Thought Series : Raising a HAPPIE Toddler
As humans we have an inbuilt need for security, for feeling safe. And, one of the ways in which we feel safe is when ‘everything is predictable’ or when we know what can happen next. Sadly, in our adult life, this is not always possible. But as parents, we can surely make this possible for our toddlers.
That’s the next need in line for a HAPPIE toddler – Predictability.
Like us, our toddlers also seek ‘predictability’. When they know what’s going to happen next – it makes them feel safe, it gives them a sense of power & control.
Toddlers tend to meltdown more often, when their days are haywire – that’s because it makes them feel out of control & unsafe, thus activating their brain’s stress hormones and then causing the meltdowns, crankiness & clinginess.
The simplest way to give them predictability on a daily basis is through a ‘consistent routine‘.
When it comes to routines, most parents are often at two extremes – either following a strict timetable or not following any routine at all. Let me explain what a balanced routine looks like that’s enough to give your toddler the much-needed predictability and a sense of power, control & safety.
A strict timetable looks like :
We get up at 8 am,
Brush at 8.15am
Breakfast at 8.30am & so on.
The problem with this approach is that – toddlers have a way of ‘extending’ every little normal chore in some way or form. If you’re too strict with the time, it can cause unnecessary stress to you – when your toddler wants to have a bit of fun while brushing or is taking longer for breakfast. That stress will cause you to react with unnecessary scolding or yelling, spoiling the day for you & your toddler.
A more balanced approach to having a daily routine is to have a FLOW.
We wake up — Then we brush — Then Breakfast — Then playtime — Then Bath — Then Lunch… and so on.
Toddlers don’t understand time, but they understand FLOW. When done consistently, it helps them predict what comes next (after brushing), giving them a feeling of control over their day.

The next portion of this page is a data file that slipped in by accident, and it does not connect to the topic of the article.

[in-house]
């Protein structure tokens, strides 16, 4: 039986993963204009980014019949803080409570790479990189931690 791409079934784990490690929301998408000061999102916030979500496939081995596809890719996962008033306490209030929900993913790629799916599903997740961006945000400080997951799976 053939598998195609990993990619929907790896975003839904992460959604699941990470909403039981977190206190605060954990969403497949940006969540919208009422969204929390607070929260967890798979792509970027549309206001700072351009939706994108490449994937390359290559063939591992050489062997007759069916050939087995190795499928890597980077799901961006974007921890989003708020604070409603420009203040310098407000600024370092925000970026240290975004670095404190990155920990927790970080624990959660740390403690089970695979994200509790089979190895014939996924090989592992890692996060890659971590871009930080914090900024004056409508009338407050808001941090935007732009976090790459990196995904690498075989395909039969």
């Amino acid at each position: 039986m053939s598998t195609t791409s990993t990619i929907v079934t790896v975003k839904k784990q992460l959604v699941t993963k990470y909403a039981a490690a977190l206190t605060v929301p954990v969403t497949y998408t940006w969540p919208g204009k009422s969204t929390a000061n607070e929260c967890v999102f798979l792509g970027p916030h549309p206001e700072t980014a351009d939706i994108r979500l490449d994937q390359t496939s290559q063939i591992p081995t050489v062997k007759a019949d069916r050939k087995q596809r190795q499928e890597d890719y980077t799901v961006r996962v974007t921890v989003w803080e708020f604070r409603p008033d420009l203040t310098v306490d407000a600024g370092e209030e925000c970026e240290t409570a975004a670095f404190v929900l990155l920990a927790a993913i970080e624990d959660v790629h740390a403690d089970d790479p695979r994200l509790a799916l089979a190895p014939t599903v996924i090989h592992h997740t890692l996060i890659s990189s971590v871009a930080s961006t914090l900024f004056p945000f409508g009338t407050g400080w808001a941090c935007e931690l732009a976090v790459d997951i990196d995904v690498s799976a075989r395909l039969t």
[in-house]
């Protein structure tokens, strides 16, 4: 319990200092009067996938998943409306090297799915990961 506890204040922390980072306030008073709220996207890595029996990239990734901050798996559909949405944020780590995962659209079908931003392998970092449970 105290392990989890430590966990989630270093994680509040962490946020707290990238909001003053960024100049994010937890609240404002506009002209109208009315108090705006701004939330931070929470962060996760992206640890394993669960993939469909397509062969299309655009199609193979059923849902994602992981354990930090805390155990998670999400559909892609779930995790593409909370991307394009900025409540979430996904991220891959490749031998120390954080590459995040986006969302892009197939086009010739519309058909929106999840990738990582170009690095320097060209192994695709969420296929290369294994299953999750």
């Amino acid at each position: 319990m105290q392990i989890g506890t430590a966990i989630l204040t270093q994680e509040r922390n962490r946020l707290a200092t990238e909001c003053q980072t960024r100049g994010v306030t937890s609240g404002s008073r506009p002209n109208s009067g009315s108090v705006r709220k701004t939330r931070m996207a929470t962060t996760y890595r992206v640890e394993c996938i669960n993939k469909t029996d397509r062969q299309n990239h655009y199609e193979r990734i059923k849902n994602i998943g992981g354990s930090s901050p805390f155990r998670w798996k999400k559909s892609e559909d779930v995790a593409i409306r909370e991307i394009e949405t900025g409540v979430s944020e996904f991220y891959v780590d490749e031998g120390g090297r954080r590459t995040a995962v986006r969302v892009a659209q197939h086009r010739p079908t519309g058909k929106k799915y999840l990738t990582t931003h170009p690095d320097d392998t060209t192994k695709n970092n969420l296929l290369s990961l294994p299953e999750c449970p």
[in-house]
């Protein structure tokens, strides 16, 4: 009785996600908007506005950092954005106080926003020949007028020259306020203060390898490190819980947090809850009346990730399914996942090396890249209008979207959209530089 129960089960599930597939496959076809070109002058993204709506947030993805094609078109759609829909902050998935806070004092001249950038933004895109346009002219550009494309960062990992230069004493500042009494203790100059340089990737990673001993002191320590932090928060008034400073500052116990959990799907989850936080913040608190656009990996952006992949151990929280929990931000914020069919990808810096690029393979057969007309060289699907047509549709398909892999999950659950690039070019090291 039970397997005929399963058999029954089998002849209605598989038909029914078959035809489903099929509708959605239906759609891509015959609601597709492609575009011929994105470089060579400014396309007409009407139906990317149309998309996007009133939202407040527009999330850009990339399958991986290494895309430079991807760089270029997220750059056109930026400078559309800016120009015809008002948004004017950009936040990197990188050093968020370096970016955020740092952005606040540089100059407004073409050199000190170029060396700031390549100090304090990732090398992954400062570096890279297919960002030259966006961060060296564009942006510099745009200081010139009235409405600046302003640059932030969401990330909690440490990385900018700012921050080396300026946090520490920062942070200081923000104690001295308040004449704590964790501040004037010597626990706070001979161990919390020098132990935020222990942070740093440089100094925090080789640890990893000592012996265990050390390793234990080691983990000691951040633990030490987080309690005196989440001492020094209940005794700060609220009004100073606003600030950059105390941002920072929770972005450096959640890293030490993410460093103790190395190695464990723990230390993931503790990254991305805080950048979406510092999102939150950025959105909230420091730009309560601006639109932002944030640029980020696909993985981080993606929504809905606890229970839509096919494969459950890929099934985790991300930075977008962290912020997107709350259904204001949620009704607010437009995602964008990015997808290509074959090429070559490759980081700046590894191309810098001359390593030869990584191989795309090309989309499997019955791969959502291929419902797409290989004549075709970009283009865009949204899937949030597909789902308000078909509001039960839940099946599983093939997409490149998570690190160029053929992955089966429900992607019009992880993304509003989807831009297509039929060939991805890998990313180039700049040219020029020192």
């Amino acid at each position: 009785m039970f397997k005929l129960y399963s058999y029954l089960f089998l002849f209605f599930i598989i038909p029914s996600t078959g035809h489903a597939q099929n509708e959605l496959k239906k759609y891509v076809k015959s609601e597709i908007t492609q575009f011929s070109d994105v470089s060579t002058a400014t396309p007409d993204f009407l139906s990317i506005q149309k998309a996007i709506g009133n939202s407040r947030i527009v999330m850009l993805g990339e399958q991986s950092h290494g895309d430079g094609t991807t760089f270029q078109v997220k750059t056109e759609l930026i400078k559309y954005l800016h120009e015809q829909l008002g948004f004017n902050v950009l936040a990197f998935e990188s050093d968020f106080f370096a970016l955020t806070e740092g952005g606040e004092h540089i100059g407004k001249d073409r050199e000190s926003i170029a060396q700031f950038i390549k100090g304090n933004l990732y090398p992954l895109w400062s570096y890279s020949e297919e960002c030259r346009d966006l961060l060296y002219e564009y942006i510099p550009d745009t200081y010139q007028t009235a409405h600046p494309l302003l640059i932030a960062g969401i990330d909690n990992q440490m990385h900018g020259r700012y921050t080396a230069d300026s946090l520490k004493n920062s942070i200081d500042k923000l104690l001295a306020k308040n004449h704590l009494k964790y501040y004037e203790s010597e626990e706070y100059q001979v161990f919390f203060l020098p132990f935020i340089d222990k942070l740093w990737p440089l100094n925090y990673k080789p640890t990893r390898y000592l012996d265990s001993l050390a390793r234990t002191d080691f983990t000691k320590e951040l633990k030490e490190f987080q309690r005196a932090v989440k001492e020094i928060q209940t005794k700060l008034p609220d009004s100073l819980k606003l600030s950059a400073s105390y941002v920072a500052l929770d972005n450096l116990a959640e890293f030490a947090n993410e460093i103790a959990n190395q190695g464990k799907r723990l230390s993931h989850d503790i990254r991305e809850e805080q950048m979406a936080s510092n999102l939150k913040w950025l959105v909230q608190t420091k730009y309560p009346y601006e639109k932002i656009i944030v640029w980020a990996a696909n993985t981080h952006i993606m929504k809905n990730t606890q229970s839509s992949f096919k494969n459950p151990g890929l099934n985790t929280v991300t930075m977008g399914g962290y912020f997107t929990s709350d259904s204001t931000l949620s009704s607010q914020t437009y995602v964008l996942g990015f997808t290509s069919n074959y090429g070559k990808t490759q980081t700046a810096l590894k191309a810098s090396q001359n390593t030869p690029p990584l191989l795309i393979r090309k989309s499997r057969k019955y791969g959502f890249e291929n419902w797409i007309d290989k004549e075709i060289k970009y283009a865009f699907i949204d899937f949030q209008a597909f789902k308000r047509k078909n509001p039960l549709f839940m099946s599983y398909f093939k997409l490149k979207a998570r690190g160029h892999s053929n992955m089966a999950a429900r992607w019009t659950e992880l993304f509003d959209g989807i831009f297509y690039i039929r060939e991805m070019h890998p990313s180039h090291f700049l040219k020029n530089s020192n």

You can definitely have a rough timeline behind the flow, in your mind – but make sure you’re flexible to incorporate some special fun requests or tantrum that your toddler might decide to have.
Handling change in routine
Toddlers need and love routines! Now, the downside to this is – if you’ve been following a set flow & routine consistently, and your child is used to that – any change in routine can also easily upset him/her.
For example, if you decide to visit your Mom and stay there for a week, or a change in Nanny, or a new playschool / daycare. These changes can be difficult for your toddler, and she might take time to adapt.
How you can help in the process : Through PREP.
Whenever the change is predictable (which it often is) – Make sure you’re informing your child much beforehand, helping her imagine how the new change would look & feel like, validating her fears and reassuring her of your presence.
Prepping your toddler beforehand can work for all of the above situations plus other common scenarios like guests visiting, doctor’s appointment or anything new & different from their normal routine. Yes, even after prep, it’s possible that your child might resist or cry, but prepping helps you calm their nerves, most of the time!
Thought for Today:
Reflect and share : Do you think your toddler prefers having a consistent routine? Does he/she have trouble with change in routines?
What kind of routine do you prefer or which one would you like to adopt?
Strict / Flexible with Flow / No specific routine
How to bring in ‘predictability’ in the rules & responses towards our toddler?
Access Previous Days In This Series: Raising a HAPPIE Toddler
Day 0 : Laying out Universal Human Needs
Day 1 : Healthy Parent = HAPPIE Child
Day 2 : Making Self-Care A Habit
Day 3 : Meeting your toddler’s physical needs
Day 4: Identifying your own triggers before you tend to your child’s
Day 5: Dealing with feelings of guilt & inadequacy (Moms!)
Day 6: Attention v/s Connection Parenting
Day 7: Ways to connect with your Toddler
Day 8: Making way for ‘special time’
Day 9: Identifying Power Struggles
Day 10: How to end Power Struggles with your toddler